Treatment for a Common Cold vs the Flu
Treatment for a common cold is simple unless of course there is an underlying chronic respiratory condition such as asthma. It usually involves staying warm, resting, drinking plenty of fluids and avoiding things that would aggravate the condition such as sudden temperature changes or smoky areas.
Plenty of over the counter cold medicines are available and these may include antihistamines, analgesics, non-steroidal anti-inflammatory drugs, decongestants or cough suppressants.
Some people prefer to ease the symptoms of a cold using foods such as garlic, ginger, honey or zinc lozenges. There is debate as to the effectiveness of home remedies but al least they may offer some comfort or shorten the illness. Besides if it doesn’t work, a fresh orange juice or chicken broth is still healthy.
Should these aforementioned measures not resolve the symptoms of common cold within a couple of weeks, it is best to consult your doctor. A GP should definitely be consulted if symptoms become worse over time, if swallowing or breathing becomes difficult or if a fever lasts more than three days.
Similar rest and recuperation measures are in order when dealing with the flu. As a known respiratory virus, the virus is able to be treated with vaccination, but that is dependant on the current level of infection and is best used as a preventative measure ahead of time.
Reducing the spread of cold and flu
To reduce the chances of contracting or spreading the cold or flu virus, sneeze or cough into a tissue and dispose of immediately. When a tissue is not available, then best to use fold of the inner elbow. Avoid shaking hands, and if contact is made with someone or a public surface, then washing hands often can mitigate against transmission of the virus.
On average we touch our faces about three thousand times a day, so there are plenty of opportunities for a cold or flu virus to be transmitted to our nose or mouth, and transported into the respiratory system.
Basic hygiene will reduce the chance of a virus spreading, like the washing of hands before handling food or drinks or after sneezing. It’s hard to avoid touching a handrail on public transport, but sharing drinking glasses, utensils, pens or keyboards are other things that can help keep a common cold or influenza at bay.
If you do contact the flu virus then avoiding contact with others by staying home will afford others protection from infection. It also allows greater opportunity to rest, something much needed in overcoming a viral infection.
Once well again, exercise, a healthy diet and a good amount of sleep can be used to improve resistance to these viruses, while maintaining general health.
Preventative measures through vaccination
The job of vaccines is to target specific viruses or bacteria. Due to the large variety of ‘common cold’ viruses, there is currently no way to create a vaccine that could prevent illness. Further to this colds usually go away on their own and don’t generally cause serious complications. So although a nuisance, costly research looks to be better spent on illnesses such as the flu, that have a greater impact on peoples health.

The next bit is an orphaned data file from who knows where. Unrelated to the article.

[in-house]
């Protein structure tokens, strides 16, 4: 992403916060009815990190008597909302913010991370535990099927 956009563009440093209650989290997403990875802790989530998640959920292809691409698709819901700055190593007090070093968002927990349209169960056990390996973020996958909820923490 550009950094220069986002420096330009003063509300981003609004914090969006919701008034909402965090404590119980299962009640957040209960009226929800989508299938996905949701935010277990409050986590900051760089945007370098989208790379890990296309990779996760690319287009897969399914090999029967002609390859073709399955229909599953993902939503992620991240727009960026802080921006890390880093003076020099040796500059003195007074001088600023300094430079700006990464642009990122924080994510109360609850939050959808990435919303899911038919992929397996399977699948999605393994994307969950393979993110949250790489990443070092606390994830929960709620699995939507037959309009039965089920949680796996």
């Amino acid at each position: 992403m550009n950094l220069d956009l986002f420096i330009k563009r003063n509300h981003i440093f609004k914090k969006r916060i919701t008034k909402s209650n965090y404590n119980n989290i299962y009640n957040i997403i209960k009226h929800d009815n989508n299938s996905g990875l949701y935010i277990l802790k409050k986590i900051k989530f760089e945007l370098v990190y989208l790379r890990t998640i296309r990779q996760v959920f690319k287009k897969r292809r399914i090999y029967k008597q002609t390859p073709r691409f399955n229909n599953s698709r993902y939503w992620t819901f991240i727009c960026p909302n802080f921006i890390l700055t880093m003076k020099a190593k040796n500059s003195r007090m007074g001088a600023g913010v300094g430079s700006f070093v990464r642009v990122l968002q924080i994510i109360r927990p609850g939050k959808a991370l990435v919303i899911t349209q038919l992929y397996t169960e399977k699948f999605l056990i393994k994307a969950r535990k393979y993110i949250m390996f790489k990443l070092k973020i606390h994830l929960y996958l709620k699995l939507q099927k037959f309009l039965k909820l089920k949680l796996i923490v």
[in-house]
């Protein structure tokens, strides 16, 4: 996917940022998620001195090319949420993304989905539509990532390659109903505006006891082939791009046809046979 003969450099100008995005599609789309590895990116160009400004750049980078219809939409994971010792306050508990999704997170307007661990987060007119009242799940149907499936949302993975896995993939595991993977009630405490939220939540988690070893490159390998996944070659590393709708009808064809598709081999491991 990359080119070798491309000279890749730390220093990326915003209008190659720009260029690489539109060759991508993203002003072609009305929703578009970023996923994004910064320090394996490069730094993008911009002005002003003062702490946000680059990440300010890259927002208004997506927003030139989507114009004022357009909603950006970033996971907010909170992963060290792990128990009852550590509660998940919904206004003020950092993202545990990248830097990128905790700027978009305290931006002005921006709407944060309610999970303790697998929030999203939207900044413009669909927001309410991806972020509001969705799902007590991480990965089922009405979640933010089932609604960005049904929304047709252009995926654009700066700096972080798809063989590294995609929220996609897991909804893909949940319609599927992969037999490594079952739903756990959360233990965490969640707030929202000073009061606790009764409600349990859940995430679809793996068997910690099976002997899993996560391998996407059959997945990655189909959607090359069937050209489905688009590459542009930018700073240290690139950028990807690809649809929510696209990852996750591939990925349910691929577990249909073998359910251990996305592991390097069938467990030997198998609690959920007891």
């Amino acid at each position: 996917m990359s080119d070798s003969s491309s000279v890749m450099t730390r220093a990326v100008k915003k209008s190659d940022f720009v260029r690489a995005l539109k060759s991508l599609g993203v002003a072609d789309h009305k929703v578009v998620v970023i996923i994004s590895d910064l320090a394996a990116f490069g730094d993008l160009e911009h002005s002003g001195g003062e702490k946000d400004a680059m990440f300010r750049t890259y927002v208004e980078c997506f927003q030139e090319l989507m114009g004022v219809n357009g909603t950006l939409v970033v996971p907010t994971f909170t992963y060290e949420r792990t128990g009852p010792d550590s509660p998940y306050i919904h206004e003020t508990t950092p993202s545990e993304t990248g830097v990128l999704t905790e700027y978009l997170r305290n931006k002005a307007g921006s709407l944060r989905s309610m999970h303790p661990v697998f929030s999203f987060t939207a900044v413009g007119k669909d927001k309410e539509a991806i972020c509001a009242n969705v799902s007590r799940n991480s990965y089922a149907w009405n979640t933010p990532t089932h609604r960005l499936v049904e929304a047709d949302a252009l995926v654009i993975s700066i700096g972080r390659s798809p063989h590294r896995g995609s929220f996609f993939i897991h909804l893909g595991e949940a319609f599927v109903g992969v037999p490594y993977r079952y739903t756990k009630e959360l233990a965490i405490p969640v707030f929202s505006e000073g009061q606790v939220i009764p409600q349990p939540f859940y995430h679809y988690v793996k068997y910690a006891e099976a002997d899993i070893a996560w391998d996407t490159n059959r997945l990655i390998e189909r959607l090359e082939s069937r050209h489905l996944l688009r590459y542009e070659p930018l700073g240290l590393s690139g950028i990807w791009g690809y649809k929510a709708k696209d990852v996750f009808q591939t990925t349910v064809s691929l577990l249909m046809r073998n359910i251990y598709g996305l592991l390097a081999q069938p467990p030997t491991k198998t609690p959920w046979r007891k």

Prevention for colds encompasses the previously mentioned methods to prevent its spread and like the flu, quality sleep, rest and a healthy diet will help. Continuing this once recovered and adding in plenty of exercises will assist in strengthening the immune system while making it easier to fight off infections in the future.
Heading into the flu season requires some forward planning other than maintaining a healthy lifestyle. This is especially so for those that are vulnerable to the flu, that being those who are over 65 years of age, pregnant women, those with certain medical conditions, Aboriginal and Torres Strait Islander people over 15 years of age and children from 6 months to 5 years of age. Fortunately, people who are in these categories are eligible for government-funded vaccinations. Those who are not vulnerable are able to purchase the vaccine privately, dependent on the stock available.
The Influenza Vaccine usually become available at the end of March or early April each year, well before peak season of the flu, from around June to September. The Australian Government currently recommends that each year, everyone over the age of six months of age has the flu shot. More information can be found here at Queensland Health.
Like all vaccinations, immunisation against the flu provides protection via ‘Herd Immunity’ since it is more difficult for the diseases immunised against, to spread. Note that all flu vaccines provided in Australia are ‘inactivated’, meaning that they are not infectious. A few hours after being vaccinated, there may be side effects similar to early signs of the flu, sometimes lasting one or two days. These effects will go away once the body’s natural immune response to the vaccine has taken its course.
Medpods Medical Centre provides a range of immunisation and vaccination services. Whether it is childhood vaccination as part of the National Immunisation Schedule or vaccinations for your next trip overseas, our GP can discuss and plan appropriately for your needs.
Please call reception if you require more information on 1300 250 815 or require an appointment, alternatively you can book online.
Medpods Medical Centre does not accept any liability to any person for the information or advice (or use of such information or advice) which is provided on the Website or incorporated into it by reference. Medpods Medical Centre provides this information on the understanding that all persons accessing it take responsibility for assessing its relevance and accuracy. Patients are encouraged to discuss their health needs with a health practitioner. If you have concerns about your health, you should seek advice from your health care provider or if you require urgent care you should go to the nearest Emergency Department.
Source: Queensland Government website